Project For Excellence in Journalism Examines Election Night 2006 Coverage

Source Organization: Pew Research Center


11/27/2006 - For the blogosphere, a fairly smooth election night made things something of a disappointment. For top newspaper Web sites, finding the balance between speed and offering a rich narrative still has to be reconciled. For television, slow results and a lack of prepared material tilted coverage toward chatter, especially for the cable networks.

Perhaps the destinations best suited to Election Night 2006 were the Web sites of TV news operations, plus one aggregator. They offered a combination of quick access to results plus the ability of users—largely through access to exit poll data or Associated Press material—to plumb a wealth of statistical information on their own.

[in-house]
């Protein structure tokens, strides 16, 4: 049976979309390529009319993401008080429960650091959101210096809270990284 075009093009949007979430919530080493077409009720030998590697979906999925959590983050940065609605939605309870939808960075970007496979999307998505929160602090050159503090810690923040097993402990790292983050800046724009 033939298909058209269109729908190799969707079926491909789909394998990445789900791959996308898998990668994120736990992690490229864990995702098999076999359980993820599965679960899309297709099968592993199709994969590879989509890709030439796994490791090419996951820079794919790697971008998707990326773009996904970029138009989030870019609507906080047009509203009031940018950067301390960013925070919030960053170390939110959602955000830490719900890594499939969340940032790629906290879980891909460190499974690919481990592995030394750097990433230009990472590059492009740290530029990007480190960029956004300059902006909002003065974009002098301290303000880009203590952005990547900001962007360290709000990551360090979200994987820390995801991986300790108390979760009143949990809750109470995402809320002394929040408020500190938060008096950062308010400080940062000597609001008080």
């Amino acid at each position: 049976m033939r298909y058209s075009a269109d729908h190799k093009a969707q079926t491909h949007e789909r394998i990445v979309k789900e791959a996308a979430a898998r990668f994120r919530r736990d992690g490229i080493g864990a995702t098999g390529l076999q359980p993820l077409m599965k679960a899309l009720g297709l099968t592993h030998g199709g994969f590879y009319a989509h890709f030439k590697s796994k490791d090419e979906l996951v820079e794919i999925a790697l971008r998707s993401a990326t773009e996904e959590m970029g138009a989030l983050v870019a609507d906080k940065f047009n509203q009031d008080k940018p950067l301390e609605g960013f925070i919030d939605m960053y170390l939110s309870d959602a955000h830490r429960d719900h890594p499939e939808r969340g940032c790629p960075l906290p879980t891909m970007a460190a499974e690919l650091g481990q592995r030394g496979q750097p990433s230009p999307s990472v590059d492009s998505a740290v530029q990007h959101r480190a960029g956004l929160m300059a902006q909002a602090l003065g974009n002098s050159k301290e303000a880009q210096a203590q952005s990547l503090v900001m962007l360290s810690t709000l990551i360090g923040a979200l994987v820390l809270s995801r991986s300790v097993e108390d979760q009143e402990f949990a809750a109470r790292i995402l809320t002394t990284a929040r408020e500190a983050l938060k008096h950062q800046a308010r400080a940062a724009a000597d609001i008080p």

These conclusions—plus five lessons about the media—are among the findings of a widespread review of media outlets on Election Night 2006.

If the mid-term election of 2006 marked a transition in American political life—the loss by the Republicans of both the House and the Senate—the campaign also marked a transition in the rapidly changing landscape of the news media covering it.

Read Project For Excellence in Journalism Examines Election Night 2006 Coverage on the Project's Web site.

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